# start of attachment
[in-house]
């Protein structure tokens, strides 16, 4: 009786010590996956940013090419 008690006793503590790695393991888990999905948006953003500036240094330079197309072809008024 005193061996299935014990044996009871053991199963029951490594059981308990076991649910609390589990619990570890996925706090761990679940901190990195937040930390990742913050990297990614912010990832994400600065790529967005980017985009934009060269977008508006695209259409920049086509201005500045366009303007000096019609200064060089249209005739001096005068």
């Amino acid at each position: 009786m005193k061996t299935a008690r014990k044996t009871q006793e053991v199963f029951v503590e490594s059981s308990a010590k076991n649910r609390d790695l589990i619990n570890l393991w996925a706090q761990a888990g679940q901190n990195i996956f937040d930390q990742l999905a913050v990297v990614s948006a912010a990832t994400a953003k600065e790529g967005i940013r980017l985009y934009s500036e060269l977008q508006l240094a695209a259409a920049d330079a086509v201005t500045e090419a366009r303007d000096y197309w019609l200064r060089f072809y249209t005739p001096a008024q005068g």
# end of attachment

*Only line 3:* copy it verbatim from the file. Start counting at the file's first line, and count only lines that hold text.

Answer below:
């Amino acid at each position: 009786m005193k061996t299935a008690r014990k044996t009871q006793e053991v199963f029951v503590e490594s059981s308990a010590k076991n649910r609390d790695l589990i619990n570890l393991w996925a706090q761990a888990g679940q901190n990195i996956f937040d930390q990742l999905a913050v990297v990614s948006a912010a990832t994400a953003k600065e790529g967005i940013r980017l985009y934009s500036e060269l977008q508006l240094a695209a259409a920049d330079a086509v201005t500045e090419a366009r303007d000096y197309w019609l200064r060089f072809y249209t005739p001096a008024q005068g």